Burma: Thousands expected on streets of london to support burmese protesters

Gordon Brown to meet delegation at Downing Street

Burmese monks will take centre stage in London today as Amnesty International highlights the crisis in Burma.

At noon, the monks will scatter petals into the Thames from Westminster Bridge to show their solidarity with the peaceful protestors in Burma and to call for the release of all the country’s prisoners of conscience. The symbolic gesture is the focus of a march co-ordinated by Amnesty International, which leaves Tate Britain at 11am on its way to Trafalgar Square.

Earlier, the Prime Minister will meet a high-level delegation at Downing Street, including the monks, representatives of Burma Campaign UK and Irene Khan, Amnesty International’s Secretary General.

Irene Khan said: “Images of last week’s brutal crackdown on peaceful protestors must not be quickly forgotten. The Burmese authorities must immediately release all of those who were arrested last week, as well as all prisoners of conscience held since before the recent events.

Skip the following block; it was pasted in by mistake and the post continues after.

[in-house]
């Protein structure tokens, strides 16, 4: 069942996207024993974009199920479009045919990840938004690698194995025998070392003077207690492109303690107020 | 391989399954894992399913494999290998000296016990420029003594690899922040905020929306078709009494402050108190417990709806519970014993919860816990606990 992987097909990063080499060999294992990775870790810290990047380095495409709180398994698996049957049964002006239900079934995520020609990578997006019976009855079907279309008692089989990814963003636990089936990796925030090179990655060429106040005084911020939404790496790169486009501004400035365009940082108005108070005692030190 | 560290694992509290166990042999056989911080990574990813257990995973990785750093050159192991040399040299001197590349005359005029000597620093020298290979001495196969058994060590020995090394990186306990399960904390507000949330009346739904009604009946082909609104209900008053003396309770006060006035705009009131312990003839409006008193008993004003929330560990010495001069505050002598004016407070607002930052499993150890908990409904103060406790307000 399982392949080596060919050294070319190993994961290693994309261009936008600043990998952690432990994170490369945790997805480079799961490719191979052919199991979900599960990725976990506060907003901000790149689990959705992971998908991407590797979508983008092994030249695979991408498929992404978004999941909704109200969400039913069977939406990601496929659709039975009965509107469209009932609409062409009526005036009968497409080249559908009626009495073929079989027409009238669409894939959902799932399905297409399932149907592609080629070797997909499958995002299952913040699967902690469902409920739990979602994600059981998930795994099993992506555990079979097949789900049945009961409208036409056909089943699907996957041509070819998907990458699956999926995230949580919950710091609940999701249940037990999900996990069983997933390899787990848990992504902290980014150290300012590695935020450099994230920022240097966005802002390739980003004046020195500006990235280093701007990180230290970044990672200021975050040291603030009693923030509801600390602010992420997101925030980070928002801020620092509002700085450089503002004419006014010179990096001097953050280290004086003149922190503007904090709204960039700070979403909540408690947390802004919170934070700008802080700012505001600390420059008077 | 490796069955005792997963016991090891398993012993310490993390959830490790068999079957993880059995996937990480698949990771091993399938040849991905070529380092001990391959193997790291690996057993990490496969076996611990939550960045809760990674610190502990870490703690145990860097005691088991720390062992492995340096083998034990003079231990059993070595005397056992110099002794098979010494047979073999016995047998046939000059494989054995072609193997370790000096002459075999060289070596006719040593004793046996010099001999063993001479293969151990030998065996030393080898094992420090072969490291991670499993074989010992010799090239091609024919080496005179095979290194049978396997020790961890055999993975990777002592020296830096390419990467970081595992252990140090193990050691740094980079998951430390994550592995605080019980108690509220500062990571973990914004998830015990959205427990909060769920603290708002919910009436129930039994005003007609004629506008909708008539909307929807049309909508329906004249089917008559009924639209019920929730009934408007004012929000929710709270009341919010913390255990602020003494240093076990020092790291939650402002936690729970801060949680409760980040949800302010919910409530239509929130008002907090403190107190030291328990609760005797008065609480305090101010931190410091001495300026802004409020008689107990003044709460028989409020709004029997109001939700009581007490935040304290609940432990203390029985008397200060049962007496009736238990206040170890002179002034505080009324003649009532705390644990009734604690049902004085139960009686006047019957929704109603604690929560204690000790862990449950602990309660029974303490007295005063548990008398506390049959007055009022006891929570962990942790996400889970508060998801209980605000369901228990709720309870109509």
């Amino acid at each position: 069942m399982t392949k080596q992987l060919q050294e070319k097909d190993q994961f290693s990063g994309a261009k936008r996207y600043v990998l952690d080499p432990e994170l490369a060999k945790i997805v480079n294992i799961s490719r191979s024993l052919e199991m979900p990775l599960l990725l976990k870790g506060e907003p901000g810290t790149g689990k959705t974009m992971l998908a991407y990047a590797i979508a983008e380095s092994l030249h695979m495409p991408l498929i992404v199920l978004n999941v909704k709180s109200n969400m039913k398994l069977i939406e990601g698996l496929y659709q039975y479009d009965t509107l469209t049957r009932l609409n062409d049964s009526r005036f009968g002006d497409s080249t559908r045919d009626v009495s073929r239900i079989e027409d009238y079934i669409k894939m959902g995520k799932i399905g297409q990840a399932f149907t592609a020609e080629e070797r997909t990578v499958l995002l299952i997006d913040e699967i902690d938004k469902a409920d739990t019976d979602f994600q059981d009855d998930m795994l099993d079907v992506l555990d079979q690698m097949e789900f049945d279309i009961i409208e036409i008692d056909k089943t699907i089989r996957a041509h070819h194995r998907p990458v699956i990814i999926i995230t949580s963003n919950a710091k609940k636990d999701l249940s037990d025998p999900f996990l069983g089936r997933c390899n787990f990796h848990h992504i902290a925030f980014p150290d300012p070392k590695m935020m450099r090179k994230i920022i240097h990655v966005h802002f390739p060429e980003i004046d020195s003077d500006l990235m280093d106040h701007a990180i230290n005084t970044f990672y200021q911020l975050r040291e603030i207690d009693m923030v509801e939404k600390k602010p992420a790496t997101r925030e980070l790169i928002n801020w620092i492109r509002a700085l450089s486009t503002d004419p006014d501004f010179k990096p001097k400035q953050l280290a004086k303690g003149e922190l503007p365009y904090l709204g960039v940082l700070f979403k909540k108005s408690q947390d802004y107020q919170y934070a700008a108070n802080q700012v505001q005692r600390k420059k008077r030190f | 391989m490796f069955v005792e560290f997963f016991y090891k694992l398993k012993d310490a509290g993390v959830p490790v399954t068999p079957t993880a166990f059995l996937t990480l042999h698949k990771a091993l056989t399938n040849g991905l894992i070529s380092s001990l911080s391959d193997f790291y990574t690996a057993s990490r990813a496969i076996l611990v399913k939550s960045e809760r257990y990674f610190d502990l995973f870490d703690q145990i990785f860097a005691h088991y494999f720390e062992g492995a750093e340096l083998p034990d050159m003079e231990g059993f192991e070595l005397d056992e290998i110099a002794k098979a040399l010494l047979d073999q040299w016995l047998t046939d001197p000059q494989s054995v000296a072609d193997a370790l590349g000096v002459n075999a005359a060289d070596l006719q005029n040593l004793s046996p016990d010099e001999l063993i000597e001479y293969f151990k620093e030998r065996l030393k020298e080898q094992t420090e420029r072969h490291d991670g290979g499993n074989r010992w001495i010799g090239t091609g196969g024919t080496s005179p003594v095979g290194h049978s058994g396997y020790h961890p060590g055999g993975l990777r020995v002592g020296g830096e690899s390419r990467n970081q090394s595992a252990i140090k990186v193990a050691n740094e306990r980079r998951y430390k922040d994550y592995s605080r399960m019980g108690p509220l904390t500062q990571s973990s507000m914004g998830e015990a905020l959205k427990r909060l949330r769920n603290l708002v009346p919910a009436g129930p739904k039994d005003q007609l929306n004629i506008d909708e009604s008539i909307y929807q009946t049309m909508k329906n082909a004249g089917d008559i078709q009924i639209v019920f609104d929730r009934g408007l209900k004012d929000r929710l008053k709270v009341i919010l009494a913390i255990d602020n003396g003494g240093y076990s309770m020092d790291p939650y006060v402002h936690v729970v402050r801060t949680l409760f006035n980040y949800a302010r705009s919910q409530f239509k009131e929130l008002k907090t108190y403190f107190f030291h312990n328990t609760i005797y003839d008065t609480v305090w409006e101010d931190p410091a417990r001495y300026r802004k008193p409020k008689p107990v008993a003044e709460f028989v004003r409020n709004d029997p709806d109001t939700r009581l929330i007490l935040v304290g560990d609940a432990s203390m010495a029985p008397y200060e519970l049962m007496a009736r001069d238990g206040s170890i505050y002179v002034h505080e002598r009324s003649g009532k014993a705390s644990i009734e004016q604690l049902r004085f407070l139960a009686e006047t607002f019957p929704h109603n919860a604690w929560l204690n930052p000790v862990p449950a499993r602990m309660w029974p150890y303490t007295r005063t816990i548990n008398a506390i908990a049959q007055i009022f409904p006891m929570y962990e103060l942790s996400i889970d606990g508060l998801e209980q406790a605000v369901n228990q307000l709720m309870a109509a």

“With communications greatly hampered into and out of Burma making it more difficult to monitor the human rights situation, international outcry is even more essential to give a message to the Burmese authorities that the world is still watching the situation in Burma.”

The London demonstration is one of many being held across the world today. Amnesty International is co-ordinating similar demonstrations in Edinburgh, Mongolia, Malaysia, Thailand, Austria, Belgium, France, Ireland, Australia, New Zealand, Canada and the US.

Background

  • Reports emerging from Burma say mass arrests continue. Amnesty International believes that at least 1,000 people were arrested in Rangoon alone immediately following the brutal crackdown, the majority of them monks. Arrests were also reported from towns and cities across the country. This is in addition to at least 150 other persons arrested in August at the onset of the protests. Numerous key figures in the National League for Democracy, the main opposition party, and other activists are among those arrested.
  • To date, the authorities have acknowledged 10 deaths, including a Japanese
  • Video journalist. However, Amnesty International fears that the actual number of fatalities is far higher.
  • Last week, security forces in Burma raided numerous monasteries and attacked peaceful demonstrators, firing live bullets as well as tear gas and beating protesters with batons to end a wave of peaceful protests calling for reduced commodity prices and democratic reform.

More information about the situation in Burma

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